The transforming power of composing poetry when your daily job is that of a bus driver.


Adam Driver with Golshifteh Farahani


In Jim Jarmusch's new film Paterson is both the name of the central character played by Adam Driver and the film's location and, while Paterson in New Jersey is a city, in cinematic terms it can be thought of as representing small town America. Jarmusch shows enormous affection for the place and for the people, all of which is conveyed vividly through the atmospheric colour photography of the legendary Frederick Elmes. Indeed, while the minimalistic approach may not appeal to all, anyone who admires the films of Jim Jarmusch will find much here not just to like but to love. However, there is a down-side too since this longish film (virtually two hours) fails to find a satisfactory conclusion as it traces the events of one week in the lives of its characters.


Jarmusch is on record as being an admirer of Japan's Ozu Yasujiro who believed in creating films out of what was recognisably everyday life. Even the distant sounds of passing trains that are heard here could be regarded as a homage to Ozu and, indeed, Paterson is a film that finds poetry in the everyday (thanks partly  to the visuals which incorporate many characteristic Jarmusch panning shots). Furthermore, making use of poems by Ron Padgett, it suggests that poetry and creative urges can transform the everyday by giving meaning and satisfaction to lives. So it is that the bus driver Paterson works to a standard pattern yet each day finds time to write poetry based on the city and on everyday details in tribute to his adored William Carlos Williams, the city's famed poet. Paterson's wife, Laura (the delightful Golshifteh Farahani), may be less talented than her husband, but she too favours the arts not only by encouraging her partner's writing but by aspiring to learn the guitar and to become a country singer (although her cookery explorations appear to be considerably less promising!).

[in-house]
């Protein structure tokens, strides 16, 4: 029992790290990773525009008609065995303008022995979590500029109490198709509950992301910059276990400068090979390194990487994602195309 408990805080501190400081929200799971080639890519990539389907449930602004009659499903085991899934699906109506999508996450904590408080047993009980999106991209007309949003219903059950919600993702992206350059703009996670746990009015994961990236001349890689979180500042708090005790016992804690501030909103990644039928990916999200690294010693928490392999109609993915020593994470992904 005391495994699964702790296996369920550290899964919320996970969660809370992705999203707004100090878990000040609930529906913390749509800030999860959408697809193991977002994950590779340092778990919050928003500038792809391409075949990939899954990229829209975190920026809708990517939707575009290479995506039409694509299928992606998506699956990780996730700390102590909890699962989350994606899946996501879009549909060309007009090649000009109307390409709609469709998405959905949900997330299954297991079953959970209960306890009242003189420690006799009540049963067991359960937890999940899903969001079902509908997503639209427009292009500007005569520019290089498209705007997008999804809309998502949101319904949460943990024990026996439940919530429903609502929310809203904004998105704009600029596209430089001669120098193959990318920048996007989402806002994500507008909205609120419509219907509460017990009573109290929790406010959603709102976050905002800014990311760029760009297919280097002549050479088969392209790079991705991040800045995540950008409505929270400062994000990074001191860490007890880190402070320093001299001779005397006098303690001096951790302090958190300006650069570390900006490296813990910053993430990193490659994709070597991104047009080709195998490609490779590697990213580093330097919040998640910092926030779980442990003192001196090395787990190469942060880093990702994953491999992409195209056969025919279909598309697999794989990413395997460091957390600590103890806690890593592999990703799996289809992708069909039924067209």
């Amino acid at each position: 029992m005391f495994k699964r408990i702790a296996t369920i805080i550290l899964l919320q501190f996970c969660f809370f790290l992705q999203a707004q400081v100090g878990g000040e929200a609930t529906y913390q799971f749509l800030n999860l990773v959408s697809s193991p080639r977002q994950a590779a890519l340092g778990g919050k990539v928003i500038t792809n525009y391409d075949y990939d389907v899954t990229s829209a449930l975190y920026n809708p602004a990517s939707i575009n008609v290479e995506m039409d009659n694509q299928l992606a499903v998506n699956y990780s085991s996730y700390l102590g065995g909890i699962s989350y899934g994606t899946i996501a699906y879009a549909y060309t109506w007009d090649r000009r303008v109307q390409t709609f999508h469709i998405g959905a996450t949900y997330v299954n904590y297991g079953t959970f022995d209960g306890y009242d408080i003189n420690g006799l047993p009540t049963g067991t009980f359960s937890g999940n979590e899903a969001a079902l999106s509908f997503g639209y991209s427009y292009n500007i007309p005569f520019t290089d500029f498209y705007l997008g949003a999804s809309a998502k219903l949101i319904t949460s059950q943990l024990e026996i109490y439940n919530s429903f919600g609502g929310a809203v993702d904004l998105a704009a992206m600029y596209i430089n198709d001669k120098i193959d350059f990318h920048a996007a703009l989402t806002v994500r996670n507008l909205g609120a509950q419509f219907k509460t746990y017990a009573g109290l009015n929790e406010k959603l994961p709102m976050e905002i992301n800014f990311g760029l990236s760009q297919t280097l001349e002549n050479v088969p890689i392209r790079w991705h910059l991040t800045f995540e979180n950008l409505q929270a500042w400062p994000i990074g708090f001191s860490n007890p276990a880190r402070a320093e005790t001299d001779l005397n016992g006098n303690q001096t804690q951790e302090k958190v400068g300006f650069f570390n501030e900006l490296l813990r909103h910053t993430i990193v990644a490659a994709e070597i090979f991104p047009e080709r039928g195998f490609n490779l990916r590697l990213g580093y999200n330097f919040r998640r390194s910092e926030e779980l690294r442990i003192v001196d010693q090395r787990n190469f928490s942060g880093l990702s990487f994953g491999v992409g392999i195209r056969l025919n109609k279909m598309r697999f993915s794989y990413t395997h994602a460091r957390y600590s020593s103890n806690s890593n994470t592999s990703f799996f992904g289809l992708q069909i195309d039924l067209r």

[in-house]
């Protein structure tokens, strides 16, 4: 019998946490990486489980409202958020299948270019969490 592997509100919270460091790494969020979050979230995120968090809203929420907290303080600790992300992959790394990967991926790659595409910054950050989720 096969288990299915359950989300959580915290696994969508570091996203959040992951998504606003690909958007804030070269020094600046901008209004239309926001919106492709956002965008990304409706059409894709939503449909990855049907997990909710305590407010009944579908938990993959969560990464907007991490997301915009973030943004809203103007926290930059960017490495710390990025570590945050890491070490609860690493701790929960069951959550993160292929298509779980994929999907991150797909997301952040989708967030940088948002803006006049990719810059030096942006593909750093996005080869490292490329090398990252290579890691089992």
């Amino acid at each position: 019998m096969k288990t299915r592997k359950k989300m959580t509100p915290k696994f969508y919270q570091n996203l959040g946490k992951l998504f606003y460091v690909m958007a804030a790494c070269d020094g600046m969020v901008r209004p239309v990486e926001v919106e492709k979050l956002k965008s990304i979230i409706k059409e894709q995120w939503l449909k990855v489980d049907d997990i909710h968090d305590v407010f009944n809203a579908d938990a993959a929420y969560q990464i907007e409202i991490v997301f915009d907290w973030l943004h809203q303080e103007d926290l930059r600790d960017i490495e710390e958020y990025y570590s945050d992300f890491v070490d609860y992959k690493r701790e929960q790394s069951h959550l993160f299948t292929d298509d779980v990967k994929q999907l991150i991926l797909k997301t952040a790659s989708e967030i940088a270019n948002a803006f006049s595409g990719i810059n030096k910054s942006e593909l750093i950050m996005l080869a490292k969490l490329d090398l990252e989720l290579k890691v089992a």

Some viewers having a modern outlook may regard Laura as too subservient too her husband, but Driver and Farahani give themselves over entirely to the unshowy naturalism required which is so effective through being backed up by humour and an acute observational eye. The film feels like a true labour of love on Jarmusch's part with no concessions to contemporary taste in movies. Nevertheless, the later stages are problematic. A subsidiary thread about the failure of another relationship has a rather unpersuasive climax before leading too vaguely into a comparison between two kinds of loss. Even more importantly in a film that seeks to be so realistic, the conclusion, regardless of a typical Jarmusch touch in the casting involved, seems far too pat and contrived. A tragedy of a different order is revealed in the end credits indicating that Nellie, absolutely perfect in the role of the couple's screen-stealing pet bulldog, died not long after filming ended. Despite my major reservations about the film's later stages, much of Paterson is gold standard stuff for those who admire Jarmusch.




Cast: Adam Driver, Golshifteh Farahani, Barry Shabaka Henley, Chasten Harmon, William Jackson Harper, Cliff Smith, Nagase Masatoshi, Rizwan Manji, Nellie.


Dir Jim Jarmusch, Pro Joshua Astrachan and Carter Logan, Screenplay Jim Jarmusch, Ph Frederick Elmes, Pro Des Mark Friedberg, Ed Afonso Gonçalves, Music SQÜRL, Costumes Catherine George.


K5 International/Amazon Studios/Le Pacte/Inkjet-Soda Pictures.
113 mins. USA/Germany/France. 2016. Rel: 25 November 2016. Cert. 15.